Evil Dead - Like 2009's Star Trek, this Sam Raimi and Bruce Campbell produced "remake" was both sequel and reboot, as the post-credits tease made clear. Now let's just hope they don't kill the goodwill by casting David Tennant in the sequel as "Tom Jones," only to reveal 2/3 of the way through that he's actually Ash's possessed hand. The plans are to build to an Avengers-style climax in three more movies, but even if they never get there, this delivers the kind of blood-soaked catharsis any gorehound could want. The disc features cast and crew commentary and several featurettes, but no unrated cut, in case you were holding out hope.
Set in 1600, which means both swords and pistols, it's a tale concocted originally by Conan creator Robert E. Howard, and onscreen gives James Purefoy a chance to make like Hugh Jackman in VAN HELSING, which in turn was largely inspire by Japanese hero Vampire Hunter D.
What we're talking is basically a new-century revamp of the kind of cheesy R-rated fantasy films that dominated secondary markets in the '80s. Some Conan, some Willow, some Highlander...you might say that this is the movie Uwe Boll's been trying to make a few times now, and would have succeeded at if he were remotely as good as he thinks he is. Don't misunderstand - this is no masterpiece akin to Orson Welles' similarly named Citizen, but it's entertaining pulp, cheesy but not campy, with modern CG enhancements that occasionally reminded me of the DEVIL MAY CRY videogames.
Solomon Kane inhabits a historical England in which Satan's minions rather freely walk the land killing and enslaving, all in the service of Jason Flemyng, who has dreadlocks, and a book written on half of his face. Due to some kind of unwitting deal with the devil that isn't fully explained until the end of the movie, Kane - a warrior-priest with religious scars and tattoos covering his gym-worn torso - will be damned to hell if he ever once strays from the path of total pacifism.
Needless to say, we wouldn't have a movie if our hero spent the entire time refusing to fight. And his principal foe is a doozy, a hybrid of Jason, Leatherface, and Kurgan, who goes around in a skin-mask possessing Cockney assholes and making them do his bidding.
Sound like fun? Then go for it.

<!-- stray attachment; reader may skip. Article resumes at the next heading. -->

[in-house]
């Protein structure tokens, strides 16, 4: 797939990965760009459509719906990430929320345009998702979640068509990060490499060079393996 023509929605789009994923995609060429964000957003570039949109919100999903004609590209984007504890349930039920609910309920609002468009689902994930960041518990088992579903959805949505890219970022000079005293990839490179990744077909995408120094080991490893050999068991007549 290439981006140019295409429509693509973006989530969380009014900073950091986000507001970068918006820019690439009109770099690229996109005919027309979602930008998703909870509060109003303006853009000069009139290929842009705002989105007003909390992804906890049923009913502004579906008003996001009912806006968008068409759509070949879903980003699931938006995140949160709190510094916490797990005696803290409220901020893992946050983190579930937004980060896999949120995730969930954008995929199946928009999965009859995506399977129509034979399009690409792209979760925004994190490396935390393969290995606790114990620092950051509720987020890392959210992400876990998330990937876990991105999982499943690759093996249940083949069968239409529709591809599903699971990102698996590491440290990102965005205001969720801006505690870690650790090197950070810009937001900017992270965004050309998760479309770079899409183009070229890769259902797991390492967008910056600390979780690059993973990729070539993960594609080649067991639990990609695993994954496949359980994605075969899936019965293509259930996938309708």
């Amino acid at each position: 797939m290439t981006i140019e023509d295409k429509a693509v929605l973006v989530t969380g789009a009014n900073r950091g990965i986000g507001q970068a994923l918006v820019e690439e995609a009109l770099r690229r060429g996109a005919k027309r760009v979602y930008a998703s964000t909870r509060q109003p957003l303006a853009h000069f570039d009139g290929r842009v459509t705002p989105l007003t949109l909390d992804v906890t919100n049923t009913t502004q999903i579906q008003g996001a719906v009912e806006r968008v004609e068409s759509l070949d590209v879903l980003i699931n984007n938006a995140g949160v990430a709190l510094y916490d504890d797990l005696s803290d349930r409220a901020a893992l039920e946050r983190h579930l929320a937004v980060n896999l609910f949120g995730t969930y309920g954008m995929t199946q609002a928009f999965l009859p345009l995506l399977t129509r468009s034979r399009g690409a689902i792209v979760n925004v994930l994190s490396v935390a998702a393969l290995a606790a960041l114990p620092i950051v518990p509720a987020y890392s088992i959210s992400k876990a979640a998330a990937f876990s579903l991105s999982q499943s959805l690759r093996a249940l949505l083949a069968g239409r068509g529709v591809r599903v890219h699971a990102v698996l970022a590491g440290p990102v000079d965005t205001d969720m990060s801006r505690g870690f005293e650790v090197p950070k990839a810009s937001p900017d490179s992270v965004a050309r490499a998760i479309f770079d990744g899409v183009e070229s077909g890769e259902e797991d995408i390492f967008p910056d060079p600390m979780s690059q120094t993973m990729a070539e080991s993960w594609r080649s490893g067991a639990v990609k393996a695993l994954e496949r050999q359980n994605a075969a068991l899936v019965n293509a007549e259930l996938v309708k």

Orphan Black: Season 1 - Yet another show I need to catch up on because my friend Brian who has two kids somehow manages to see everything on TV ever, and this is one of about fifteen things he keeps telling me is great.
Regular Show: Seasons 1 & 2 - After taunting fans with random selections of episodes on previous discs, Cartoon Network finally got comprehensive. Dear Mike Judge - please learn from this, bunghole.
Black Sabbath - Uh, huh-huh...
No, not that Black Sabbath - this Boris Karloff anthology horror flick is what inspired Ozzy and co. to choose their band name. Directed by Mario Bava, this is the original Italian-language version, not that that makes a ton of difference in giallo films where the dialogue was mostly dubbed anyway.
Greystoke: The Legend of Tarzan, Lord of the Apes - Whoa whoa whoa. Hold up. Did this not already come out in April? What the hell, y'all?
Patlabor TV: Collection 1 - Presumably timed to the release of Pacific Rim, the popular anime series about giant police robots versus giant criminal robots is arguably the next logical step if your interested has been piqued in that sort of thing.
Heavy Traffic - Ralph Bakshi's second X-rated animated film, this one about urban life in the early '70s. Often crude, ever controversial but always distinctive, the man is an acquired taste, but I'm glad he expanded the notion of what "cartoons" could be, and wish we hadn't regressed on that issue so much when it comes to American films.
Dishonorable Mention: Sony's releasing a bunch more titles in 4K remastering, and as I understand it they're not technically true 4K, though most people don't really understand what that is anyway so it's all fairly premature.
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